When the United States government decides to intervene in False Claims Act litigation after initially declining intervention, it is not “déjà vu all over again.” Instead, as one court has recognized, the “government is getting on a moving train,” and it can only be permitted to “intervene at a later date” if it can show “good cause” for doing so. See 31 U.S.C. § 3730(c)(3).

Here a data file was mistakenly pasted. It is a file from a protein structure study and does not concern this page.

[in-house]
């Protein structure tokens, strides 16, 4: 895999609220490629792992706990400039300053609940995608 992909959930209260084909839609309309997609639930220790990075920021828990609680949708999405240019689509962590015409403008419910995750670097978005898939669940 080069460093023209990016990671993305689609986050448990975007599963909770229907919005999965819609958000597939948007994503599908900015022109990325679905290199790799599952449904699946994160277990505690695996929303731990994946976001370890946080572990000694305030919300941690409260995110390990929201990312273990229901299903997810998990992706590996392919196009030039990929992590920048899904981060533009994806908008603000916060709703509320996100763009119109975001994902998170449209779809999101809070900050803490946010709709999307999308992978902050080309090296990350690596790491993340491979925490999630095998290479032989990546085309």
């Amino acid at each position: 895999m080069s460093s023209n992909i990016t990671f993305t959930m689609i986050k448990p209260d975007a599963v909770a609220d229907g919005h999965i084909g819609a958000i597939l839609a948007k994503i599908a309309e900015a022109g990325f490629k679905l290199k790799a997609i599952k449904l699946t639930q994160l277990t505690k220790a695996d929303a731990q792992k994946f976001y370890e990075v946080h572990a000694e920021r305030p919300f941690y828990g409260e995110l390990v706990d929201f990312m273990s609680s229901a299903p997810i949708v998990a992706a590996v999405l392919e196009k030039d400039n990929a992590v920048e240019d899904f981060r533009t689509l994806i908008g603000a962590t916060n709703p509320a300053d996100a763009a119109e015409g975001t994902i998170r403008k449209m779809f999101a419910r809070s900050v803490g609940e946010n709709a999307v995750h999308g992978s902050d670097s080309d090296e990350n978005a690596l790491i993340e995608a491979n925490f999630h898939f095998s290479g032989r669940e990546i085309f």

On February 24, 2021, a Tennessee federal district court offered a pointed reminder of this principle when it denied a government motion to intervene in a qui tam suit after DOJ originally had declined to intervene six months earlier. See U.S. ex rel. Odom v. Southeast Eye Specialists, No. 3:17-cv-00689 (M.D. Tenn. Feb. 24, 2021). In so ruling, the court vacated a magistrate judge’s Report & Recommendation (“R&R”), which found that DOJ had established “good cause” for intervention. Although motions to intervene pursuant to Section 3730(c) are often granted, the recent order issued in U.S. ex rel. Odom v. Southeast Eye Specialists illustrates that the “good cause” showing is not a hollow requirement and that it can serve as a meaningful constraint on belated attempts by DOJ to intervene to pursue a case after initially declining to do so.